Tony Abbott has urged Opposition Leader Bill Shorten to follow Bob Hawke's lead and support the $7 Medicare co- payment.
Citing the former prime minister's 1991 proposal to slap a $3.50 charge on bulk-billed visits to the doctor, the Prime Minister said Mr Hawke was the "father of the co-payment".
"Bob Hawke was a real leader," Mr Abbott told Parliament yesterday. "Bob Hawke was a real reformer. This man (Mr Shorten) is no Bob Hawke. This is right and fair and proper."
But despite his lionising of a former political foe, Mr Abbott is refusing to do what Mr Hawke did by excluding concession cardholders from the coalition's Budget plan to take $3.5 billion from patients' pockets.
Though Mr Hawke's plan never got off the ground because Paul Keating used the issue to stoke a revolt among backbenchers, the $3.50 co-payment would now be worth about $6.10 if it had been indexed to inflation.
Mr Shorten said Labor would not compromise on the Medicare co-payment, even if Mr Abbott exempted concession cardholders.
"Labor will fight with every ounce of breath in our bodies to stand up for universal health care in this country," he said.
"Taxing the sick as some way to reduce your healthcare costs does not make sense."
Of the $37 billion in savings announced in the May 13 Budget, about $18.5 billion appear unlikely to secure passage through the Senate.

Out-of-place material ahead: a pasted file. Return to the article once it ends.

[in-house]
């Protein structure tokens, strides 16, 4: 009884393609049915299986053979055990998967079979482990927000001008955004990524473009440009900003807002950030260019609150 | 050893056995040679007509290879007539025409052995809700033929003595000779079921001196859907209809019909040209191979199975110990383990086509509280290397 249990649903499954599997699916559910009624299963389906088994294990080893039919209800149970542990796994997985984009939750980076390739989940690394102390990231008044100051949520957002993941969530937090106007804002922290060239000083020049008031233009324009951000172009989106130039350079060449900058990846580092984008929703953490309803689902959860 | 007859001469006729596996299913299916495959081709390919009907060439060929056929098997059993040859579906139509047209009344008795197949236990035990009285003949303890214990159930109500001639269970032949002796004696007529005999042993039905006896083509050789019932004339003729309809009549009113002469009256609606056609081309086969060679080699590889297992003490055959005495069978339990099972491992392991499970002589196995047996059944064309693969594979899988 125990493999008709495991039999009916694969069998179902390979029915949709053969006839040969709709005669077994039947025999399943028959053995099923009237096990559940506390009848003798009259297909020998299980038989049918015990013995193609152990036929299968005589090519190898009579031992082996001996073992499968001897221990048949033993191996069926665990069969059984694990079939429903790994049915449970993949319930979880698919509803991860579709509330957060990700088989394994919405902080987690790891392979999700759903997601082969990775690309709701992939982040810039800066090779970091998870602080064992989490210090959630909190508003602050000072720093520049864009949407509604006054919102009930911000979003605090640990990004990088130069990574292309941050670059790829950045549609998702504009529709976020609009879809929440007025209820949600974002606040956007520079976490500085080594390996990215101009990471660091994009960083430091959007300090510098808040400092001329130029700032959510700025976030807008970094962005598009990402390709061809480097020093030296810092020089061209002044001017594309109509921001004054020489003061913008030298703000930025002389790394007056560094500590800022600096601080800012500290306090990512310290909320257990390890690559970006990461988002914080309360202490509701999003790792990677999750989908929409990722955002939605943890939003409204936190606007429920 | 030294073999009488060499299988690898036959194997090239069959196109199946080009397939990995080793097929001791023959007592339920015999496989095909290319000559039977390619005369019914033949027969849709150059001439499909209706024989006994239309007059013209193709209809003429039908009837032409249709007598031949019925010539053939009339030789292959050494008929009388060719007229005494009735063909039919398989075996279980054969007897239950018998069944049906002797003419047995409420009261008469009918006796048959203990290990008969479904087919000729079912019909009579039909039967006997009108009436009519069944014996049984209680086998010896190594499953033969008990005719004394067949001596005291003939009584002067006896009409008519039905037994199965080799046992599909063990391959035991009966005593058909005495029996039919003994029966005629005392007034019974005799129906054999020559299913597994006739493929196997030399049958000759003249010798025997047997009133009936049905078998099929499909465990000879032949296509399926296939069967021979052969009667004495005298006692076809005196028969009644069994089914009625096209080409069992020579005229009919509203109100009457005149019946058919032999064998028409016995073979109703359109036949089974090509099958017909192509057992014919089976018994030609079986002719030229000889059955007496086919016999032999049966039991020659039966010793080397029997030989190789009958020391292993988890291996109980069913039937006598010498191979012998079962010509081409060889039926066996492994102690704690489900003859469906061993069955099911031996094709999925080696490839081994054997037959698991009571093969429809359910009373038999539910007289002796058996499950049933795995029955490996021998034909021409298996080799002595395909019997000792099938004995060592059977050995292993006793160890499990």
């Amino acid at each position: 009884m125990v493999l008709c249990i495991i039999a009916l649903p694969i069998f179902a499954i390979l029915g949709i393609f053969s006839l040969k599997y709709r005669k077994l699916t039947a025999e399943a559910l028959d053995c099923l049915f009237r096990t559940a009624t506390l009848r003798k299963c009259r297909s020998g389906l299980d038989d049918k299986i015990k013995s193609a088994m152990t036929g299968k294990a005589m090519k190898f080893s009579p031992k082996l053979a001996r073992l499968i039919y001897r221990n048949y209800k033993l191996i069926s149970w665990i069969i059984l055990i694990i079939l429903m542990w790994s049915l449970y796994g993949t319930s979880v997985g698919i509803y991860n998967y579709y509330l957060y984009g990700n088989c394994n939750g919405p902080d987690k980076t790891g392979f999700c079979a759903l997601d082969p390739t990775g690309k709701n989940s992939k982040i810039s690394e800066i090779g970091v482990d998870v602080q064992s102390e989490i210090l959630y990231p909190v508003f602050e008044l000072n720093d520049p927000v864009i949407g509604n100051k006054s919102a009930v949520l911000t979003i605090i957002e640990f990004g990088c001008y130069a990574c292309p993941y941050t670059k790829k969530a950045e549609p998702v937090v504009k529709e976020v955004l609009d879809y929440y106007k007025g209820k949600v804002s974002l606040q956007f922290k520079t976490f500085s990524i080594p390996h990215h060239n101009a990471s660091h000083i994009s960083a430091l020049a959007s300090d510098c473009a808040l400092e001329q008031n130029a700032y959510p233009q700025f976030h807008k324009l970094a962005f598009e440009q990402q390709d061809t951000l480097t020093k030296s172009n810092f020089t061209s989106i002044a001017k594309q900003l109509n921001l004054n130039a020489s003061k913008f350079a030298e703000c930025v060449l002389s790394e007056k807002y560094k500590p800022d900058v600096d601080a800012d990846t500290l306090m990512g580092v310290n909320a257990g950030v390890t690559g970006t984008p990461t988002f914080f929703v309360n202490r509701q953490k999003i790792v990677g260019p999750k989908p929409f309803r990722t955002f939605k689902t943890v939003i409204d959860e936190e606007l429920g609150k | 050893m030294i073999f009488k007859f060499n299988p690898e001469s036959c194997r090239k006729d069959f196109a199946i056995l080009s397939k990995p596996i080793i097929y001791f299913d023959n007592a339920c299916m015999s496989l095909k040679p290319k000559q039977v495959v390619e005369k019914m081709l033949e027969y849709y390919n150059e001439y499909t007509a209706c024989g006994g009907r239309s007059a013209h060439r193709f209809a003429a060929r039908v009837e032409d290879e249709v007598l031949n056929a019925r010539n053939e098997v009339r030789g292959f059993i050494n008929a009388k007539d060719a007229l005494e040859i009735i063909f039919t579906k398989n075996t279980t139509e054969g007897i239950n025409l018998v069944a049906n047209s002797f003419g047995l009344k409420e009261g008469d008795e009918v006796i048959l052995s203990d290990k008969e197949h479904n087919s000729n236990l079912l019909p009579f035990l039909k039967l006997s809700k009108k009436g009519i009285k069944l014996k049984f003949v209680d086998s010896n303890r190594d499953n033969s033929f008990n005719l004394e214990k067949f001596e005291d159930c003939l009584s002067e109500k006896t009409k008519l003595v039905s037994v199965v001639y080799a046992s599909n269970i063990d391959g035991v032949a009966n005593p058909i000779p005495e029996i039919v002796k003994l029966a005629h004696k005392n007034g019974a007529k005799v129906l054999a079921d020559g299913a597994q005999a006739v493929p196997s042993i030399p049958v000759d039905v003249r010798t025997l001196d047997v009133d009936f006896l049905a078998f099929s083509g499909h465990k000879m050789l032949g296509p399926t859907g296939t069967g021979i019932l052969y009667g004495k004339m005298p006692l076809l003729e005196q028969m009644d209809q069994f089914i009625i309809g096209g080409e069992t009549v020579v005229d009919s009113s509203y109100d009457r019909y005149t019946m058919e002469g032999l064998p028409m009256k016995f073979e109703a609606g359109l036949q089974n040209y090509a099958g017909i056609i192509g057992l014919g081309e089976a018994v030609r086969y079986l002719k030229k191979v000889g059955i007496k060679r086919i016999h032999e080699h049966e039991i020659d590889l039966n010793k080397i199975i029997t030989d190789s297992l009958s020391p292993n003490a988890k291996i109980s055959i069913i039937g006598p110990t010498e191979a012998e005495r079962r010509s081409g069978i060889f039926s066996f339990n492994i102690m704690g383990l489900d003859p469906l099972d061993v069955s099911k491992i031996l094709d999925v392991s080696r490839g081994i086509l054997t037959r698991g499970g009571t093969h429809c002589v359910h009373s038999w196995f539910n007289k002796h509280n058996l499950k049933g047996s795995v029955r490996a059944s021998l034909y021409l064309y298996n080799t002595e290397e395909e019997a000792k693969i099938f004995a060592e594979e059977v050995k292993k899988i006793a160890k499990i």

Labor opposes pension and welfare changes, the deregulation of university fees and reintroducing twice-yearly indexation of fuel excise.
The Government will likely get Greens support for petrol tax increases but there are another $9.2 billion in savings or revenue measures that will need to be legislated in the next few weeks if they are to start on July 1.
Finance Minister Mathias Cormann gave no sign of retreat on the Government's proposals.
"We delivered the Budget Australia had to have," Senator Cormann said, in comments that harked back to Mr Keating's infamous "recession we had to have".
Labor yesterday focused its parliamentary attack on the change to Family Tax Benefit Part B - cutting the limit for primary income earners to $100,000, down from $150,000.
The PM said the Government was doing this to "bear down on so-called middle-class welfare" but the Opposition pointed out Mr Abbott had previously called such payments "a fair go for families with kids".